LAKEVIEW — The almost completed Belmont Flyover Brown Line bypass project was brought to a screeching halt today as crews struggled to find a three inch long allen wrench they dropped while horsing around. The allen wrench, which came with the bypass construction manual, is necessary for the completion of the project.
“We’re combing the ground all around Sheffield and Roscoe, but there’s a lot of gravel,” said Terrence “Fence” Wilksy, 43, a foreman on the bypass project, “and a lot of loose keys. People in this neighborhood really need to take better care of their keys.”
The allen wrench, a short length of bent metal with a 3mm hexagonal shaping on the end, is a popular tool in the construction of modern furniture and public works projects. A study conducted in 2015 by the Department of the Interior found that nearly two thirds of public works projects fail because someone was fooling around or being a space case and lost the allen wrench that came with the construction materials.
“Our shop doesn’t permit us to share who was goofballing and dropped the wrench, but we are determined to find it before it gets dark or a rat claims it,” said Wilksy. “In my twenty-eight years in construction I have never let a little whoopsie like this keep a project from being completed.”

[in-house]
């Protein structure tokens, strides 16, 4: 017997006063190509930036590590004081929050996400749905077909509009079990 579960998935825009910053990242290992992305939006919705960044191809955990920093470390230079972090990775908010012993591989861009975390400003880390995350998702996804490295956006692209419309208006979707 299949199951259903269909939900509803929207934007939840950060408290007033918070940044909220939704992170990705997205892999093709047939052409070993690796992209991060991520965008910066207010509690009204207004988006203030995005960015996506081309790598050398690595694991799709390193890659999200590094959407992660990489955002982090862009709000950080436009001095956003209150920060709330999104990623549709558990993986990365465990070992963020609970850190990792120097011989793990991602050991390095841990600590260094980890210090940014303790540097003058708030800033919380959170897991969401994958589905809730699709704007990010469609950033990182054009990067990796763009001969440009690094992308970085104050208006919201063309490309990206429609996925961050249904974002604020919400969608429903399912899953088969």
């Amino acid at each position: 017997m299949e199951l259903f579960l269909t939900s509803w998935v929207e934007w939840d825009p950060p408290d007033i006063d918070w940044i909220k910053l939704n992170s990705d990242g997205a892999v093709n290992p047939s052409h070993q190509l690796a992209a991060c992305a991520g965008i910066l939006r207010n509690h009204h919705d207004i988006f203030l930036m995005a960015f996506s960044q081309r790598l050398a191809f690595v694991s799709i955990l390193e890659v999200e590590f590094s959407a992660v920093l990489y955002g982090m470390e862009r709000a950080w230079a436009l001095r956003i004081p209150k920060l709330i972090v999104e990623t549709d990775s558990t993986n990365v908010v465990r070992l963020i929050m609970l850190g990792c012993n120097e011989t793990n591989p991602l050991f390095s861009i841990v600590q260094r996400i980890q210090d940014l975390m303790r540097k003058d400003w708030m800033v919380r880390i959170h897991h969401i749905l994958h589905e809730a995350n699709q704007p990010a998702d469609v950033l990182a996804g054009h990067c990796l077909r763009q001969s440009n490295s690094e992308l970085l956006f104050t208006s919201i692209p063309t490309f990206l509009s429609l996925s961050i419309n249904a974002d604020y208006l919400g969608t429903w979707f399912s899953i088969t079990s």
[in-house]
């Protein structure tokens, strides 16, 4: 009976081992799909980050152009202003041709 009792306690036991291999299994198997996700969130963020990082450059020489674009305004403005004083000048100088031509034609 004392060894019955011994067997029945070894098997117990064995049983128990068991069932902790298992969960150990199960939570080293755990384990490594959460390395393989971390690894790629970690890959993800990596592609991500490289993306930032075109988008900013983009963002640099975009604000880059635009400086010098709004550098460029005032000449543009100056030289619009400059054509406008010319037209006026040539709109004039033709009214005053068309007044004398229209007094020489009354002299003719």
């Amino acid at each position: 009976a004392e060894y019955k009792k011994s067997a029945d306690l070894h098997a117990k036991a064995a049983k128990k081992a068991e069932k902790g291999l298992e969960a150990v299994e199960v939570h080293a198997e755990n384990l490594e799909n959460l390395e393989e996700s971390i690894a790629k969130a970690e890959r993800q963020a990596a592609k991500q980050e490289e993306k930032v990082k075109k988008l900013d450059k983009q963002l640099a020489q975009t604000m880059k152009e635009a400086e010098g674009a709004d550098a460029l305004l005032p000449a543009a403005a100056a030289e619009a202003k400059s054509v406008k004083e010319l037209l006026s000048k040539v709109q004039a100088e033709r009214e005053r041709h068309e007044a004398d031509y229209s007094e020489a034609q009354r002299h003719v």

The Flyover project, which started in 2018, has been moving along at a steady pace until this incident. The CTA has promised construction will resume at its full pace as soon as the allen wrench is found. Several metal detectors the CTA purchased for a beach trip have been allocated for search, as well as someone’s friend named Luke, who claims to be “really good at finding things on the ground” has donated his time to finding the missing tool.
Meanwhile, Brown, Purple, and Red Line passengers can expect longer than usual delays while the wrench is missing. Passengers are encouraged to keep an eye out around Belmont station and to return the wrench if found and resist the urge to keep any shiny thing we find on the ground that all Chicagoans are consumed by.
Wilksy assured The Chicago Genius Herald that work would resume soon, suggesting that if they didn’t find it by tomorrow morning he’d have his workers check their junk drawers at home.